December 30, 2014
/ by Geoff Livingston
It’s time for the new year. PR pros are actively building and deploying their 2015 plans, but they have to be ready for changes in the larger media and technology marketplace. Here are five trend predictions for 2015 that will impact the industry.
And in the spirit of the holiday, let’s do them in countdown form!
Accountability via measurement and big data analysis is a trend that has been talked about for a long time. Well, this bird is coming home to roost in 2015.
There are too many CMOs who know that their systems should be able to measure performance, and they are going to demand accountability from PR pros and agencies. Whether you measure increased awareness, first-touch attribution, community development, customer-generated earned media or brand reputation, there is a means to measure it.
Expect PR pros who learn data to excel in their positions. Those that continue to rely on follower counts, media hits, reach and other vanity metrics will struggle. Many PR pros will seek out professional training as they try to conform to this trend.
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Instagram made a series of moves at the end of the year. It announced it had reached 300 million users, cleaned up its spam accounts and told the world it would start authenticating business accounts. With the announcements came the launch of the Instagram for Business blog.
These moves clearly indicate the launch of a major Instagram for Business advertising push from parent company Facebook. Based on how the company handled the progression of native advertising on Facebook, this will likely include a migratory path that features a slow decline in organic activity for businesses. An organic traffic decline or a more potent business version of Instagram will provide extra incentive to pay for increased engagement.
Perhaps the most anticipated new technology launch of 2015 is the Apple Watch. Apple promises to make smartwatches more accessible to the average consumer.
But based on my experience with the latest Samsung Gear S, the Watch will likely sputter. Why? It’s simple, a watch simply does not have the screen size for significant media consumption or user input. Everything worthwhile revolves around location, and audio export and input. Specifically , it’s great for music, Google Talk based texting, phone calls on the go, Yelping for a restaurant on the go, and the usual fitness band activities.
Because the Gear S has its own 3G chip, it can take calls and texts independently of my phone. This is great, allowing me to leave my phone (and my business) behind, and yet remain connected if an emergency is needed.
In the case of the Watch, it is completely tethered to the iPhone or WiFi networks so it does not benefit from the ability to function independently. The Watch does feature better design than the Gear S. But because it requires wifi or an iPhone, I don’t think it’s a great leap.
In short, these devices are getting very interesting, but they’re just not ready for primetime quite yet. If your business is preparing for the coming wearable revolution — and it probably should anticipate it in 2016 or 17 — then start building audio content and location based apps.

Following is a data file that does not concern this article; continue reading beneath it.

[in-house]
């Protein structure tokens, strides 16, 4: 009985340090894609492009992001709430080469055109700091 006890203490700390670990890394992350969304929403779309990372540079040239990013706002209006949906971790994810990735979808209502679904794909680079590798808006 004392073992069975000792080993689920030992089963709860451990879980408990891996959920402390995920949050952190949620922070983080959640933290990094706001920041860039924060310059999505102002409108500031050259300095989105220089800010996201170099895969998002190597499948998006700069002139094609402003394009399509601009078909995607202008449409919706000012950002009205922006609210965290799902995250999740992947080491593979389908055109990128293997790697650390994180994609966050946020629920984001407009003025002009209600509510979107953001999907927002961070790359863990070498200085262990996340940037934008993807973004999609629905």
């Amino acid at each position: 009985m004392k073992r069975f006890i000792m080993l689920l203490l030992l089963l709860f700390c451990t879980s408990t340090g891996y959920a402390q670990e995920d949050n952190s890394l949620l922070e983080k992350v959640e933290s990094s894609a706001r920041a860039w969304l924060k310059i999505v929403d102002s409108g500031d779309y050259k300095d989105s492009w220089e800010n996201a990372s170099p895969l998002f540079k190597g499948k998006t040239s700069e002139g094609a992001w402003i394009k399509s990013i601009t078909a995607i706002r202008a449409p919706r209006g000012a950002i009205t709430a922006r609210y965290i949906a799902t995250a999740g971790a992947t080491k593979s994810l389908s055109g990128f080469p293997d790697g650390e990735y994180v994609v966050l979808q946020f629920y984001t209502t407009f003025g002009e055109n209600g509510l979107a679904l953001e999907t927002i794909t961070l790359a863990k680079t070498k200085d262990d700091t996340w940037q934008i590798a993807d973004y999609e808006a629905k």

Whether it was the Sony hacks, starlet photos leaked on the Internet, Anonymous “investigating” the Ferguson police department, or TMZ’s acquisition and publishing of the Ray Rice elevator security video, we saw major stories created by third-party vigilantes. With these stories came crises for Sony, the stars, Ferguson’s PD and law enforcement as a whole, and the NFL, respectively.
The age of institutional authority is waning. The Internet empowers individuals and small groups of people in many ways, and that includes seeking justice or exposing other people’s “wrongs.” These efforts are getting results, which will only encourage more vigilantism. PR counselors now have to be ready for an increasing group of internal and external threats who right or wrong feel like they need to expose perceived wrongs.
Conjecture about a Facebook decline has continued for years on end. A recent AddThis infographic highlighted some interesting 2014 Facebook statistics, specifically a 14 percent sharing decline on the network (Pinterest saw a 15 percent uptick). But AddThis says Facebook is the center-point for conversations about major news events. Confused yet?
Perhaps the decline has more to do with business activity than consumer behavior. After all, there is one indisputable Facebook fact: Organic reach for business pages has hit the floor. To accomplish anything of note on Facebook, businesses need to advertise. While larger companies have the wherewithal to support consistent native advertising, small businesses don’t.
After a period of time, an inevitable small businesses exodus will occur on Facebook. Investing in organic posts don’t yield results anymore, and the cost of ads to brand and drive inbound website traffic are too much for a small company. 2015 is when this small businesses will stop posting on their Facebook pages in mass.
It’s not like there aren’t other alternatives. Hello Pinterest, Instagram (for now) and LinkedIn.
What trends do you anticipate in 2015?
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